The report sets out some distinctions. For instance, casual games not involving real money (as opposed to in-game currency) may be kept outside of the scope of such rules unless they have a high number of users, involve any sort of violence, nudity or addictive content, or lack an app certification. Games that pose a national security risk too should not be exempted from the regulatory framework, the task force suggested.
In-game money refers to imaginary currency used by the game, as opposed to real money, which is typically involved in betting and gambling games. The task force said that games involving in-game money too pose risks not unlike gambling.
“An online gaming involving ‘loot box’ or ‘virtual cash’ or any other similar features that make it easier for users to win a game should have regulations similar to gambling regulations as anything that the user wins out of the loot box is based on chance. Such platforms pose a risk of money laundering where addicted players are targeted for ‘skin gambling’, that is, illegal sale of loot box items in grey markets,” the report noted.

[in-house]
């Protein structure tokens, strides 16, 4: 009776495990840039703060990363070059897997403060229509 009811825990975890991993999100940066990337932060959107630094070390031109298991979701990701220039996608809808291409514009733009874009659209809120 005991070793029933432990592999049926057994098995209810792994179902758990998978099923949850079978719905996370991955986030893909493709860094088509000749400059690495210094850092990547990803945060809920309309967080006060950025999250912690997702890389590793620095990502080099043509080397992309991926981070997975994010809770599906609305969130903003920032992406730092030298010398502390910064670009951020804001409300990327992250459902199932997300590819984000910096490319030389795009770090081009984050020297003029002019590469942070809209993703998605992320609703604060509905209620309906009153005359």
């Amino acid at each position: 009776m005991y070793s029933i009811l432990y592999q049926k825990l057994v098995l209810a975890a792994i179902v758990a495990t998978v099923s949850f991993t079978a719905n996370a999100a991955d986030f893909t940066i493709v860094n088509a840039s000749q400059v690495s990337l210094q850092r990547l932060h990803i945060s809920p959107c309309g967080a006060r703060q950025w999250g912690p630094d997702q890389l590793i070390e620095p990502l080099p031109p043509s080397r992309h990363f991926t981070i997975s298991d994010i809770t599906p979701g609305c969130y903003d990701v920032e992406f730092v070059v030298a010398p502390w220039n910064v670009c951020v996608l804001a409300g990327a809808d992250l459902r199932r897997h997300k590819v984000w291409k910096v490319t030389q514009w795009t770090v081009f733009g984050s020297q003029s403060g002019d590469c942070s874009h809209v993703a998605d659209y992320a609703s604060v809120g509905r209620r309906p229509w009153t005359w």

Mitigate societal harm“Any future rules to mitigate societal harms linked to online gaming must aim to empower users and parents. India must learn from experiences of countries like China and South Korea – that have failed to enforce prescriptive rules, including attempts to limit playing time. We must instead continue to build our own unique template for digital governance, one that priorities harm reduction over blanket prohibition, and user agency over digital paternalism,” said Vivan Sharan of Koan Advisory, a tech think-tank.
It adds that a regulatory body for the online gaming industry be created to define games on the basis of skill or chance, and accordingly certify different gaming formats, seek compliances and enforcement. While the long-term idea is to create a central law, the report also explores the possibility of enacting rules in the interim under the IT Act.
Since online gaming platforms can qualify as both intermediaries and publishers, they can be regulated through rules enacted under section 79 and section 69A of the IT Act, the task force noted. The set of rules may specify conditional immunities to online gaming platform while acting as intermediary from liability for third party content.